Retail took another hit recently with Payless Shoesource announcing it would shutter all its stores and shutdown its online site. The failure of Payless, a brand that was started over 62 years ago, is one of the biggest retailer liquidations to date in the U.S., with more than 16,000 jobs lost, according to CNN.
The country is no stranger to once storied brands falling from grace and ending up out of business, with Toys R Us closing its stores in 2018 and once perennial brand Sears barely hanging on.
In a world where Amazon rules retail, how can retailers compete and what has been the turning point for other brands that were close to failing?
The Sharper Image
The Sharper Image filed for bankruptcy in 2008 and liquidated its 180-plus stores. The brand had once been a mall staple but struggled mightily to finds its place in modern retail. So, without stores full of nifty gadgets, where could the brand go? It’s been resurrected. The brand was relaunched in 2010 as an e-commerce and catalog retailer, which is how it began.
Further, a deal was made in 2016 to develop products under the brand name to sell at retailers such as Target, Macy’s, and Bed Bath & Beyond. The Sharper Image always had a unique brand story with leading-tech and gadgets. It simply could not sustain itself as a brand that depended solely on the in-store experience. The brand was not particularly tied to the traditional store platform. It was really a concept, one that is now back in the hands of consumers.
How has Best Buy been able to stay relevant when most of its peers are in the retail graveyard? Best Buy is the world’s largest brick-and-mortar electronics store, but it has always been a revenue generator. Only a few years ago, it was seeing profits going down and dealing with scandals involving its former CEO. The company was making the news, but for all the wrong reasons.
New leadership came into the company and pumped it full of new life by reorganizing store layouts, closing underperforming locations, and focusing on service. The chain also successfully integrated the online and in-store experience. Visitors can more easily research products online then come into the store and talk to associates that are also experts in that tech.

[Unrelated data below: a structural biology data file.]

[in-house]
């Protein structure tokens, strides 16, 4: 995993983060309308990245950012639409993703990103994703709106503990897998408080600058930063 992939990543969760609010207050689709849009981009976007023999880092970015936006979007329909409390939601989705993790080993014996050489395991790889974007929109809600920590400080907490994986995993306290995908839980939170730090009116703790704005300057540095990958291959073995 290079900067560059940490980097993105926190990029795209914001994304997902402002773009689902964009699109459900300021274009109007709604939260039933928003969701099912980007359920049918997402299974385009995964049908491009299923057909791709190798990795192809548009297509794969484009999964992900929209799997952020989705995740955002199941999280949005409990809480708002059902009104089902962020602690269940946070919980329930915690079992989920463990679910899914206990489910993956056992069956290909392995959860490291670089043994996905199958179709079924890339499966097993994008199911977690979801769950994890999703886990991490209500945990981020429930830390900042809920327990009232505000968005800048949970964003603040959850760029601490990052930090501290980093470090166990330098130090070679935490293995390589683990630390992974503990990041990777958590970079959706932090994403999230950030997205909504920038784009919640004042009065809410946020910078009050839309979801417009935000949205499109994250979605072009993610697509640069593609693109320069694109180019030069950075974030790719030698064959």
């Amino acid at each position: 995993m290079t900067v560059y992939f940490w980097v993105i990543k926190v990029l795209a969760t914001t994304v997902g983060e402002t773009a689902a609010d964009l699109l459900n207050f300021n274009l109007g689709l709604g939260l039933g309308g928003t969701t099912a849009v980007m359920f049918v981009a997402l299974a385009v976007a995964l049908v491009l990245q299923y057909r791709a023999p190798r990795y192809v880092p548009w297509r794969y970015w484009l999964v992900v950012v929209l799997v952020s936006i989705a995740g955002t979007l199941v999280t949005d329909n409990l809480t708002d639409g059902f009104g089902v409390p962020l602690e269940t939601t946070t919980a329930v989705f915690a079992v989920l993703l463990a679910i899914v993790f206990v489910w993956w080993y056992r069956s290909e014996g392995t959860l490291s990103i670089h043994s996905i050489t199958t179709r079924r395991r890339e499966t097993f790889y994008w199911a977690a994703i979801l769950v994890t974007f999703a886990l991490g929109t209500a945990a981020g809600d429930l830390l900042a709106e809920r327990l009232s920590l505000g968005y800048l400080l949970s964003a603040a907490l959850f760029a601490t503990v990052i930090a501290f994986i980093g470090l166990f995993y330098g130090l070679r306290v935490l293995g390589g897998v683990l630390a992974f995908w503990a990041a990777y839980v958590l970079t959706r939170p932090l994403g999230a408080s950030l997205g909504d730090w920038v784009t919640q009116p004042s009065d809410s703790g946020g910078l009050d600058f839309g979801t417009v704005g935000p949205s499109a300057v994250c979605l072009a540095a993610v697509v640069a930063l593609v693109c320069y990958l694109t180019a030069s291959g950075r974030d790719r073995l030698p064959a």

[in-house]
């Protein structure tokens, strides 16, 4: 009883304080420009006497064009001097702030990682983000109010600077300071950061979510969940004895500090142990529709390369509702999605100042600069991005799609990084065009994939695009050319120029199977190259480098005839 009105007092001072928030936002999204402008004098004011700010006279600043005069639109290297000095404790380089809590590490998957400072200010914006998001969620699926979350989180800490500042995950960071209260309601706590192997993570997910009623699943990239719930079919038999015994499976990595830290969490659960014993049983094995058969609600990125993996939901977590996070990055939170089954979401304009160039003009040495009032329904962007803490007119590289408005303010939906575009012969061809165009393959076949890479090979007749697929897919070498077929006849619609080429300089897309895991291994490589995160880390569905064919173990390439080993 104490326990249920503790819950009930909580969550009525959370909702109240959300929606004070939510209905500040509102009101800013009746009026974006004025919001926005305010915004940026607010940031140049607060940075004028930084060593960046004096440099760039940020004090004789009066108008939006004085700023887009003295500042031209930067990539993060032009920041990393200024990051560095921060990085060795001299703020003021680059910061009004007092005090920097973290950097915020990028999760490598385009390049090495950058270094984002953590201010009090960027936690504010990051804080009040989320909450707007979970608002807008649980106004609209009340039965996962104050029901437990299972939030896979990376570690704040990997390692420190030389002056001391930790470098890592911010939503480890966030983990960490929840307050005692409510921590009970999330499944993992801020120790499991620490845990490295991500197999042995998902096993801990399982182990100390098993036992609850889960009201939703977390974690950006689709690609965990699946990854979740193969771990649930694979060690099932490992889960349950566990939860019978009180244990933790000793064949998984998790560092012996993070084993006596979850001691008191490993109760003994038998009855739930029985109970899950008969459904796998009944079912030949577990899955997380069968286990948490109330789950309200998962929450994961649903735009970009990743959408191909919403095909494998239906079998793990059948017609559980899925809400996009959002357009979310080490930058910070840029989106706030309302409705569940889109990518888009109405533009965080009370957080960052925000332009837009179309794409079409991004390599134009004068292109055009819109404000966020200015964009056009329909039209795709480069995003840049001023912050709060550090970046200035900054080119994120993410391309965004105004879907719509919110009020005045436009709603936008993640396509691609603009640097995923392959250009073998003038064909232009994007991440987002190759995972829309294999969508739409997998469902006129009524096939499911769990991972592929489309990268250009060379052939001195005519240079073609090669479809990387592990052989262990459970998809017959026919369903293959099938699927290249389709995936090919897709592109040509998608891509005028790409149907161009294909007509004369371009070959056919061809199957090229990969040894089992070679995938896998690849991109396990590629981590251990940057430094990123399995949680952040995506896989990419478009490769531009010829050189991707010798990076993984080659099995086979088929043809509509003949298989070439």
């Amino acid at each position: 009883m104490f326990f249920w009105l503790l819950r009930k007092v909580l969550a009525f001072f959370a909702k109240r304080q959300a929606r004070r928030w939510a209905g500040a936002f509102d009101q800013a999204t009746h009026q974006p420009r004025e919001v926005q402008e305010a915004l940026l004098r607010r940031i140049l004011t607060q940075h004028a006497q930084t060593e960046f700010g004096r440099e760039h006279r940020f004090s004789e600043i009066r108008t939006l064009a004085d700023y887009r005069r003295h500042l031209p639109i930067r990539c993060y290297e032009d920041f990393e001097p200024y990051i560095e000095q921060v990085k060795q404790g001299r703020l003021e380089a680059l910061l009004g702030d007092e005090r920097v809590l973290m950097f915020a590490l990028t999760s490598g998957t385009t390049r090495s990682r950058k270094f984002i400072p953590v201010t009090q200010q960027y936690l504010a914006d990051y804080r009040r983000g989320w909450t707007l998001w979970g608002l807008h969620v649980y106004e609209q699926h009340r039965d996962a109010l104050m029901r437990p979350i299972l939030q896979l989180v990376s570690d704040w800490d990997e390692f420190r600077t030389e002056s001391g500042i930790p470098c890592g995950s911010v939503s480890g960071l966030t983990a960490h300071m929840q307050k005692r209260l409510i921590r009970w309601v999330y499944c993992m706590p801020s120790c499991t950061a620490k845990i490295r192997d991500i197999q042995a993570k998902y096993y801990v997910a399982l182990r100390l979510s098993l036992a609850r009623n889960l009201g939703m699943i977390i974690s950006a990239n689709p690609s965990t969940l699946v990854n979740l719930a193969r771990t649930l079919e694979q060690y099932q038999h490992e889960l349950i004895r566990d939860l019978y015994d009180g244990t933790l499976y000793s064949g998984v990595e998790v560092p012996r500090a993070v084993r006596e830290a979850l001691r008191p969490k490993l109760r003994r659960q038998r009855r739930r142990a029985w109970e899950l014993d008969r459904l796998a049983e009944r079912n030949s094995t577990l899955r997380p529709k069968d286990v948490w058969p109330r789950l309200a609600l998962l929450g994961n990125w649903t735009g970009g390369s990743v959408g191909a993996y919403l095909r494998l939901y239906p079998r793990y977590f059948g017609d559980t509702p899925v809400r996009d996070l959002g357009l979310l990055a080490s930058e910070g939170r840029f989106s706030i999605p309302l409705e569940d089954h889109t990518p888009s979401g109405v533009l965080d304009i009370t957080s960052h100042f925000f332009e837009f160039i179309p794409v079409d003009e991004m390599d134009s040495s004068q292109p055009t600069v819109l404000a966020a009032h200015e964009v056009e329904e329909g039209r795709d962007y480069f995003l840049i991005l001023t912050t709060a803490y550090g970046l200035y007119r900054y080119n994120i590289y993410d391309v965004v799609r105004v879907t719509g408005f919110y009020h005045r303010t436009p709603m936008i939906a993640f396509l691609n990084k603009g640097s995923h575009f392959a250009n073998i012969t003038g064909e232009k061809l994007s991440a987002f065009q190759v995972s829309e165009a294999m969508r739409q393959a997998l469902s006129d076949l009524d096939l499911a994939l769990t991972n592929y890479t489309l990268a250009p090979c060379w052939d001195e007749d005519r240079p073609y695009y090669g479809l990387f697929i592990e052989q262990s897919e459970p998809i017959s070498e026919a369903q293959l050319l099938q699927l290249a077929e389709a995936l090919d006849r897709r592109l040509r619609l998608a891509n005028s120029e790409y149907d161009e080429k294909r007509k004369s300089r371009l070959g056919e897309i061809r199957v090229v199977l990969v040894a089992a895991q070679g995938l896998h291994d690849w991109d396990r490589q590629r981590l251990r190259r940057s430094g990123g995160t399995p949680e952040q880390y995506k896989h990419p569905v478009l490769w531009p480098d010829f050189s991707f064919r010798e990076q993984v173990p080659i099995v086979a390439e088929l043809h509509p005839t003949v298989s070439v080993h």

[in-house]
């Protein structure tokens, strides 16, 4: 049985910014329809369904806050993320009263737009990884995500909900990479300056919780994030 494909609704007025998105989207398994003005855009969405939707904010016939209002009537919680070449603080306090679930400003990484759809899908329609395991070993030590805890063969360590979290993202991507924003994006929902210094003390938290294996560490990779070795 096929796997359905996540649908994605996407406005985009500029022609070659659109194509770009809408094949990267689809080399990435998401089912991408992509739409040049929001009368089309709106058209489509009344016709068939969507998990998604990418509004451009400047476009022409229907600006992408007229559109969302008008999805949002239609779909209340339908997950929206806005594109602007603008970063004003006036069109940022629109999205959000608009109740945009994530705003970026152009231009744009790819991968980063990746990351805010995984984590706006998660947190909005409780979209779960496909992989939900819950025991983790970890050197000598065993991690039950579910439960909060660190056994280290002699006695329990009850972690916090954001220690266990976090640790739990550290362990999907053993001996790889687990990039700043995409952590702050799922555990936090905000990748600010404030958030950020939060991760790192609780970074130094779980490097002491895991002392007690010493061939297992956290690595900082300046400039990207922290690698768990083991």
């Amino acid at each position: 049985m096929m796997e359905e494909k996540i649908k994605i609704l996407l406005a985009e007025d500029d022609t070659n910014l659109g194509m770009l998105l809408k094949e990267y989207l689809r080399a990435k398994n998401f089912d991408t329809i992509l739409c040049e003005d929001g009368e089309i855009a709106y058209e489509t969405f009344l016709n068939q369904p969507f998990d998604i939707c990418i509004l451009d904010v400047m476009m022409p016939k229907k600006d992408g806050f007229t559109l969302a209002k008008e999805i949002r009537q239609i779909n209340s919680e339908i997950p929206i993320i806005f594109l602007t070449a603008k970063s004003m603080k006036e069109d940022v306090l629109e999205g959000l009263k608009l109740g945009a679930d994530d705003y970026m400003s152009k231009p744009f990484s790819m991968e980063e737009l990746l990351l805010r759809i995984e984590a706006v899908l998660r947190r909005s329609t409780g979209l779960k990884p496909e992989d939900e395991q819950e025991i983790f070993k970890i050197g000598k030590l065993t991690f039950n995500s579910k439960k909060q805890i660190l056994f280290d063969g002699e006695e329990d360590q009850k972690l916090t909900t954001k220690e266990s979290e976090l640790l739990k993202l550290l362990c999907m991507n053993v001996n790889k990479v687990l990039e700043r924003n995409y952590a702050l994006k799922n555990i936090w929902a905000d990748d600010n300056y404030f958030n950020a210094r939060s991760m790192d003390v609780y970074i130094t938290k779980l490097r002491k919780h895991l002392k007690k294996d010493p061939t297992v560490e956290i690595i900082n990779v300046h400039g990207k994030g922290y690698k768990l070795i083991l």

Also offering computer support and repair means they often can be part of the full life cycle of a product purchase from customers. A consumer buys the product from the store and may add an extended warranty or service package. If something goes wrong with the product, consumers can bring it straight into the store for help.
The age of the department store has begun to diminish. While visiting a department store 50 years ago was memorable and exciting, many of them became too bloated and disorganized to offer a modern customer experience.
Kohl’s, a department store that carries both its own private labels and well-known brands like Nike and Levi’s, always sought to be different from the rest. The brand, however, had been slow to innovate, as it did not want to upset its successful formula of having smaller stores, convenient locations outside of malls, and lean staffing.
While this had been a winning strategy for years, everything must evolve. It found itself unable to attract new customers. That all changed when they took a new perspective while also being true to their core values of offering shoppers convenience and quality products at a fair price. The company upped its e-commerce game and easily integrated it into its physical stores, offering pick-up of online orders and placing kiosks in stores so that shoppers could find the size or color they needed that was not available at the location.
They also bet big on loyalty with a new program called Yes2You rewards, which helped engage customers that do not want or do not qualify for the brand’s credit card. Kohl’s is also very well-known for its Kohl’s Cash, which is available throughout the year, offering shoppers a certain amount off on their next purchase based on what they just spent. Kohl’s Cash is open to all shoppers, too, and is not relegated to only cardholders, as with many other retailers. Today, Kohl’s is holding strong and recently beat earnings estimates.
There is no secret ingredient that makes one retailer survive and others not. Much of what it comes down to is flexibility and agility. Retail is and always has been a fairly volatile industry. What makes these comebacks stories great is that these brands evolved based on the market itself and also stayed true to their brand while engaging more consumers.
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